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Mt. Pleasant News   Wash Journal
Neighbors Growing Together | Jun 24, 2018

Regent resigns following frequent absences

By Vanessa Miller, The Gazette | Jun 11, 2018

After missing the last two Board of Regents meetings — which included votes to increase tuition and fees for students at Iowa’s public universities — Regent Subhash Sahai turned in his resignation Friday.

In a letter to Gov. Kim Reynolds, the Webster City doctor said his decision to leave before the end of his term stemmed from a desire to spend more time with his family and patients.

“It has been quite a challenging, gratifying, and learning experience,” he wrote. “Due to an ever-changing environment in providing care for my patients, needing to spend more time with my family, and after much soul-searching, I have decided to resign from this illustrious board.”

Sahai, appointed to the unpaid board in 2013 by then-Gov. Terry Branstad, was in the last year of a six-year term that expires in April 2019.

But before he quit, Sahai’s recent absences from board meetings had him close to being “deemed to have submitted a resignation,” according to state rules.

Sahai has missed half the full board meetings in 2018, including this week’s three-day meeting in Cedar Falls.

Rules governing Iowa’s boards and commissions state that a person effectively resigns if he or she misses three or more consecutive regular meetings, as long as the meetings are at least 30 days apart.

That means Sahai would have been deemed to have resigned if he missed the next board meeting in August — a fact The Gazette reported online Friday before his departure was announced.

“Regent Sahai has been a valuable member of the Board of Regents,” board President Mike Richards said in a statement. “It is unfortunate that he will not be able to complete his term, but we respect his decision. He has served this board with distinction and we wish him well.”

Sahai was the board’s only racial or ethnic minority. At times, his statements put him at odds with some of the other regents. In 2015, he said he was “sad” to learn five other regents met privately with Bruce Harreld, who subsequently was hired as UI president. In 2016, he criticized then-regents President Bruce Rastetter for reacting “somewhat with a cavalier attitude” and not telling other regents that then-Iowa State University President Steven Leath had damaged a state plane when flying it.

Sahai, a family practice physician who also holds the title of clinical assistant professor in the Department of Family Practice at the UI Carver College of Medicine, did not respond to requests for comment.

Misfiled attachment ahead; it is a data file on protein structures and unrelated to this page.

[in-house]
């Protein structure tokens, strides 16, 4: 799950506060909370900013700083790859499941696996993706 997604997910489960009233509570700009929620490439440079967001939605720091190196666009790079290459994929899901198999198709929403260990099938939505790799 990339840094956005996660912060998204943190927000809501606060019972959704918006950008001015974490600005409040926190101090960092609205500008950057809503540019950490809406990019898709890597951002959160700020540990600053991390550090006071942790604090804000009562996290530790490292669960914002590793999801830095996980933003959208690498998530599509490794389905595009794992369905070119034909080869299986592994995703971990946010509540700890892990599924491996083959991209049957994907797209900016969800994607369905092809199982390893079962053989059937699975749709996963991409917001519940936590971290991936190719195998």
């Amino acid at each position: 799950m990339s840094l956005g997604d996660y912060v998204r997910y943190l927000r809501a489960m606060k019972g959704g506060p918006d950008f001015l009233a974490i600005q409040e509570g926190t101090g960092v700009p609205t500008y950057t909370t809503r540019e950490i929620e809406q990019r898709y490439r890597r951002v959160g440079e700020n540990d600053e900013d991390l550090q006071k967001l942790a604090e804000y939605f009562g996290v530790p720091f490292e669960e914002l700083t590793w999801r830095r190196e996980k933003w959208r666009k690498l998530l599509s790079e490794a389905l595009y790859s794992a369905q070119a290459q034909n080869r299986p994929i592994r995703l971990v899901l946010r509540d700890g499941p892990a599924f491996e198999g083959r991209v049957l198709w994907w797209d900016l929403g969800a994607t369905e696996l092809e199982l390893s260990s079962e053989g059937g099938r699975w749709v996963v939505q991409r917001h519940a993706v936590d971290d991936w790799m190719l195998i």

Regents oversee Iowa’s three public universities and the state’s two special schools. They are appointed by the governor and confirmed by the Iowa Senate.

State rules involving board and committee membership also disqualify members for missing more than half the regular meetings in a year, beginning either July 1 or Jan. 1.

Since his appointment five years ago, Sahai has missed at least one day of 12 meetings requiring full board attendance — many of which last two days — including all of two of the four meetings so far in 2018 and at least part of seven of the 17 full board meetings held since the start of 2017.

In all of 2017, Sahai missed at least one day of five of the 13 full board meetings, according to board meeting minutes.

For comparison, Regent Larry McKibben — appointed at the same time — has missed one meeting over his five-plus years on the board. Regent Milt Dakovich, also appointed in 2013, has missed two days.

The regent enterprise budget for 2018 tops $5.8 billion, including $1.7 billion in general operating funds. Of that total, nearly 65 percent comes from tuition and fees and about 31 percent from state appropriations — meaning tax dollars.

It is against a backdrop of a declining ratio of state support that regents have been approving tuition increases, including one earlier this week that will affect every student at Iowa’s public universities.

Sahai was absent for both the first and second considerations of the tuition rates and also of a student fee increase.

As part of their duties, regents serve on subcommittees that make recommendations to the board on a variety of topics.

Sahai served on the board’s UI Hospitals and Clinics Committee. Since UI Health Care revealed in September it missed budget — and was starting the new budget year with a $7.2 million deficit — Sahai missed three of the meetings.

The last regent to resign was Mary Andringa in April 2016, saying she underestimated the time commitment needed. She had been appointed just one year earlier.

Before that, Nicole Carroll, 60, resigned in November 2014 after her family moved to Texas.

Upon receiving resignations, the governor appoints someone to serve the remaining years — or months, in this case — left in the vacated term.

Iowa Code requires the nine-member board have political and gender balance — meaning no party or gender can have more than five representatives. That means Sahai’s replacement must be male and either a Democrat or — like him — have no party affiliation.

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